Although bilateral trade ties have developed to a certain scale, these ties have degraded in recent years.
Trade was the first field to be influenced. In 2006, Sino-Japanese trade volume grew 12.5 percent on a year-on-year basis, which was lower than the average growth rate of such trade during the previous 12 years. Meanwhile, the Sino-Japanese trade volume was only 11.8 percent of China's total trade volume last year, while in 1994 the proportion was 24 percent.
Recently, Sino-Japanese political relations have encountered some problems, which have influenced the development of bilateral trade and economic relations. However, the degraded trade and economic ties cannot be regarded as the direct result of changed political relations.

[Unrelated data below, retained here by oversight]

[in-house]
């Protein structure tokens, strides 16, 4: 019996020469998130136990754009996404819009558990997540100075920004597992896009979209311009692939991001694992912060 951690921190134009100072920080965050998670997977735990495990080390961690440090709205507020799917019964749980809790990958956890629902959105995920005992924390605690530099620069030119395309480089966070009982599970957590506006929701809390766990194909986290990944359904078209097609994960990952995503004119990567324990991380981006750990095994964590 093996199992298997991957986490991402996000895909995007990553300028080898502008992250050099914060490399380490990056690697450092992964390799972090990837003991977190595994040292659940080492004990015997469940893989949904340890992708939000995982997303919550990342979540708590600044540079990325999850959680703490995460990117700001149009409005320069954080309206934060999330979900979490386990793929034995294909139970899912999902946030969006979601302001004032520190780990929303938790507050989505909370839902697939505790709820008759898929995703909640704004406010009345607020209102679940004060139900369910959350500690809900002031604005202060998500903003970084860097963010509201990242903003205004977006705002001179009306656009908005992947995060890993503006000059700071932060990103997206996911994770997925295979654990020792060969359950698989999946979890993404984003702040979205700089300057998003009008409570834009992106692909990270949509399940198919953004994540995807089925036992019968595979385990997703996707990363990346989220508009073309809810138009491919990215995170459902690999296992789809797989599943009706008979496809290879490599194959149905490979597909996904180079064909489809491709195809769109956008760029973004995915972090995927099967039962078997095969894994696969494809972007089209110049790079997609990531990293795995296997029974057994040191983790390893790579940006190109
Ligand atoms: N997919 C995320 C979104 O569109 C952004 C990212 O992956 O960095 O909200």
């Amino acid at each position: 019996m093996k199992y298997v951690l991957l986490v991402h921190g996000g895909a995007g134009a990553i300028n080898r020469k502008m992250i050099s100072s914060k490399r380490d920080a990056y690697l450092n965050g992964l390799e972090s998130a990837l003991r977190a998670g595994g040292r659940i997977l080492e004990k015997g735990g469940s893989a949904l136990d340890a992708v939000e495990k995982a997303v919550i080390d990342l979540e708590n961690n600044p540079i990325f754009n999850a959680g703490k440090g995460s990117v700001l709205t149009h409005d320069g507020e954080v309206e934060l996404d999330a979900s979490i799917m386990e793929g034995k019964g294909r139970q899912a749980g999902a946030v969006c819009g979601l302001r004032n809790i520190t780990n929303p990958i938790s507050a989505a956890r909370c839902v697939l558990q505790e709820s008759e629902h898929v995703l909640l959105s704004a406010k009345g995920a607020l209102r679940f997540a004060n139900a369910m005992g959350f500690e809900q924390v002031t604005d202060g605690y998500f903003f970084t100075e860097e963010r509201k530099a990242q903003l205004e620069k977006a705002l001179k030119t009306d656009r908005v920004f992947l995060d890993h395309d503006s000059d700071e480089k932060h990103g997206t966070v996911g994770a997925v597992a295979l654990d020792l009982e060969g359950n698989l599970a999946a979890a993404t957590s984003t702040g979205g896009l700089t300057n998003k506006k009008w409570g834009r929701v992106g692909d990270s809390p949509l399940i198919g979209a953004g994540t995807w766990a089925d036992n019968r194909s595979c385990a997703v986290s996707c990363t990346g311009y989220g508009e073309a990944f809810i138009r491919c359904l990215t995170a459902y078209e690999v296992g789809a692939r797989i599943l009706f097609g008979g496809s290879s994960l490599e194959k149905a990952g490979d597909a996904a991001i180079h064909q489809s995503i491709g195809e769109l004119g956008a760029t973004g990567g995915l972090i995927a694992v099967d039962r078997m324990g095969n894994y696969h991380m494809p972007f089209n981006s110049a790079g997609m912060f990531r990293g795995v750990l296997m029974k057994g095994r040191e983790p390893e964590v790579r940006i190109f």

Japan's importance as one of China's main trade partners has slipped. On the Japanese side, China is its biggest trade partner, which means the bilateral trade ties need to be upgraded. The reasons for the differing situations are: First, Japan is a much smaller market than the United States and the European Union (EU) and has less room for growth; Second, China's exports to Japan are no longer the biggest part of China's total exports, and the Japanese market is of less importance to China. At the same time, the Chinese market is becoming more important to Japan.